Why Wal-Mart? For one thing, Wal-Mart is huge. It is America's, and the world's, biggest company (in terms of revenues), and also America's, and the world's, largest private sector employer. Using the figure listed here on Walmart's 2007 revenues, and the figures for the U.S. GDP in 2007 listed here and here (which all give slightly different estimates for the GDP), I calculate that Wal-Mart's revenues are equal to approximately 2.7% of the gross domestic product of the United States.Yeah, I suppose large successful employers deserve to be attacked for hiring so many people. The only reason I bring this post up is because it makes a very common mistake by comparing revenue to GDP. You most often see this with comments like "Wal-Mart is larger than the economy of (insert 3rd world country here)."
Arguments based on comparing GDP to revenue is about as useful as gauging the nutritional value of a fruit based on its relative size. You cannot say the pineapple is more nutritious than the potato simply because it is bigger, you have to compare potatoes-to-potatoes and pineapples-to-pineapples if you want to talk about size and nutritional content.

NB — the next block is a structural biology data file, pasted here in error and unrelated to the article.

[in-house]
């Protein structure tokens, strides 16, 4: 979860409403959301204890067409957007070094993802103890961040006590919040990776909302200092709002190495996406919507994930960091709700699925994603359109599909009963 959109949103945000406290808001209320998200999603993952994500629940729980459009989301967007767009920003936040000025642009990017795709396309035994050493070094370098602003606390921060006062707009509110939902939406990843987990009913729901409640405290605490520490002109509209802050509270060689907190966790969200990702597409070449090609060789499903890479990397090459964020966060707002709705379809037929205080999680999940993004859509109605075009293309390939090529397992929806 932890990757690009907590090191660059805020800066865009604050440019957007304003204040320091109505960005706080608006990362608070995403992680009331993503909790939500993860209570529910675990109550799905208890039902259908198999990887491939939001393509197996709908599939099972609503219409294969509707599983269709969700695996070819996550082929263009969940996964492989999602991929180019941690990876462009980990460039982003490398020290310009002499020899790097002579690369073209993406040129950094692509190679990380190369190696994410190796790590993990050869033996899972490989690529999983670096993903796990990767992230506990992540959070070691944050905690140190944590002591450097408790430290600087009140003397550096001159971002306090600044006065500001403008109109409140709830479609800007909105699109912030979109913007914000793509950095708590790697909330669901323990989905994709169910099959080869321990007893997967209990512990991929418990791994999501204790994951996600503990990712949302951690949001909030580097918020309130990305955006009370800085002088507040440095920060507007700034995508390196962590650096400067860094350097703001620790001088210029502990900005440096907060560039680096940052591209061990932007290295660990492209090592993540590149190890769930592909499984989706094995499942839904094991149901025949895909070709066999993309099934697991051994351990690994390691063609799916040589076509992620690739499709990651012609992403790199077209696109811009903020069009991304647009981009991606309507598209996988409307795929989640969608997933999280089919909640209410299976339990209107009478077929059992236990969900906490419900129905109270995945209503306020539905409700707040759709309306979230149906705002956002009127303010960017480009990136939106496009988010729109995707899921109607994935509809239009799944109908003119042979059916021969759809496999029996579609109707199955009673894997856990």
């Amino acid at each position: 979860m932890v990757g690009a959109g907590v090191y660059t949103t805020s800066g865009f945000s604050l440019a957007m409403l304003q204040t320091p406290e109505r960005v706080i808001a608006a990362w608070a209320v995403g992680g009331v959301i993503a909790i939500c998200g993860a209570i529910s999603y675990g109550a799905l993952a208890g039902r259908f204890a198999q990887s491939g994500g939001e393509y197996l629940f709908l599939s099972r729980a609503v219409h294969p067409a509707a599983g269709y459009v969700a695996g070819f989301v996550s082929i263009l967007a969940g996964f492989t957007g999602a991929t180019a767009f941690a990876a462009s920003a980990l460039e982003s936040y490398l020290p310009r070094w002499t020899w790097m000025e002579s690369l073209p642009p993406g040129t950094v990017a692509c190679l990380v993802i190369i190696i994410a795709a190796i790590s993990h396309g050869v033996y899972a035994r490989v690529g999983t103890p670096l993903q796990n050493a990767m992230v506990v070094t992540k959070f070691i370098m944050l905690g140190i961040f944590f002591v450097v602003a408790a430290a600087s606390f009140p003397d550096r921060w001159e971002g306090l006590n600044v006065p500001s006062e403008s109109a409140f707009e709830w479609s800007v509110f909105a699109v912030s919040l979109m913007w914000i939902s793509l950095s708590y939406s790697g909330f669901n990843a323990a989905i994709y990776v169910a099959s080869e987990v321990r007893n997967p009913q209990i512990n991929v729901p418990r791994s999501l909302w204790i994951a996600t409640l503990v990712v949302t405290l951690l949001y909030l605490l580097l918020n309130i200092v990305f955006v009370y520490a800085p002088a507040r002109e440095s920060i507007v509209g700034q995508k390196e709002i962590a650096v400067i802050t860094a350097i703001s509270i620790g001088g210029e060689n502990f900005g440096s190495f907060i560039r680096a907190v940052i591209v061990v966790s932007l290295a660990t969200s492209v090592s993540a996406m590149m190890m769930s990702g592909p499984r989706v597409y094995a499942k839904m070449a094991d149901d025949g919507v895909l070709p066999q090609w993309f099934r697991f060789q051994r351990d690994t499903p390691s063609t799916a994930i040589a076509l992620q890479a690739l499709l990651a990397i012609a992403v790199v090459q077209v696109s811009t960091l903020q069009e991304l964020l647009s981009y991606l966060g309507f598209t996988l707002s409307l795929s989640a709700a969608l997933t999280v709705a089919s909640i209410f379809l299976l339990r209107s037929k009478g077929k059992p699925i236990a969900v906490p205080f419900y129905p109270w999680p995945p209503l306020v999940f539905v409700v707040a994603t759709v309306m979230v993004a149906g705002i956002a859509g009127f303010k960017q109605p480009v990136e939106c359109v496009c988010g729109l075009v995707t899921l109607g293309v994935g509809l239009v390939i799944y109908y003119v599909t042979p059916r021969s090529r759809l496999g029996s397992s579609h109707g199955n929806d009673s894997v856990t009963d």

The principle reason is that GDP is a measure of value-added, whereas revenue is not. The sale-price of a good includes not just the input of Wal-Mart, but the input of all those in the supply-chain, for which Wal-Mart is almost certainly a very small portion of (See I, Pencil by Leonard Read). It would be more (but not entirely) accurate to compare firm profits to GDP, but this is not done by Wal-Mart detractors because it would reduce their estimates to the point where it would not even be considered a rounding error.
Hat Tip: Marginal Revolution